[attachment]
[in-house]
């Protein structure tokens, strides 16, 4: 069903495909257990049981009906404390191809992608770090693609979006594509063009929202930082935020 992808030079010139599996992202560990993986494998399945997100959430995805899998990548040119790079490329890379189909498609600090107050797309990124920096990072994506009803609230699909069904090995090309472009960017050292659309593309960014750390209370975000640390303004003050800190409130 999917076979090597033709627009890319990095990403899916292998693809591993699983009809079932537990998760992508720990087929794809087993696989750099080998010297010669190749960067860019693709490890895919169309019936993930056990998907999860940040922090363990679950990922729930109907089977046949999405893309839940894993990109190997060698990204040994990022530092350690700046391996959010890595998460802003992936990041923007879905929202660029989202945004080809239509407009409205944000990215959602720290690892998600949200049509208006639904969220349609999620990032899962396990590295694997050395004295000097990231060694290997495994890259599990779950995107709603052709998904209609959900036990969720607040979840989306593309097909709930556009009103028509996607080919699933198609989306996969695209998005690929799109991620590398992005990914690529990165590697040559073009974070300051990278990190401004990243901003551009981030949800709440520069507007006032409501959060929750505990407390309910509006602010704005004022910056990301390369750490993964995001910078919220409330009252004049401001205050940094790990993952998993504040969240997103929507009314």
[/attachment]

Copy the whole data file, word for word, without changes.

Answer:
[in-house]
């Protein structure tokens, strides 16, 4: 069903495909257990049981009906404390191809992608770090693609979006594509063009929202930082935020 992808030079010139599996992202560990993986494998399945997100959430995805899998990548040119790079490329890379189909498609600090107050797309990124920096990072994506009803609230699909069904090995090309472009960017050292659309593309960014750390209370975000640390303004003050800190409130 999917076979090597033709627009890319990095990403899916292998693809591993699983009809079932537990998760992508720990087929794809087993696989750099080998010297010669190749960067860019693709490890895919169309019936993930056990998907999860940040922090363990679950990922729930109907089977046949999405893309839940894993990109190997060698990204040994990022530092350690700046391996959010890595998460802003992936990041923007879905929202660029989202945004080809239509407009409205944000990215959602720290690892998600949200049509208006639904969220349609999620990032899962396990590295694997050395004295000097990231060694290997495994890259599990779950995107709603052709998904209609959900036990969720607040979840989306593309097909709930556009009103028509996607080919699933198609989306996969695209998005690929799109991620590398992005990914690529990165590697040559073009974070300051990278990190401004990243901003551009981030949800709440520069507007006032409501959060929750505990407390309910509006602010704005004022910056990301390369750490993964995001910078919220409330009252004049401001205050940094790990993952998993504040969240997103929507009314």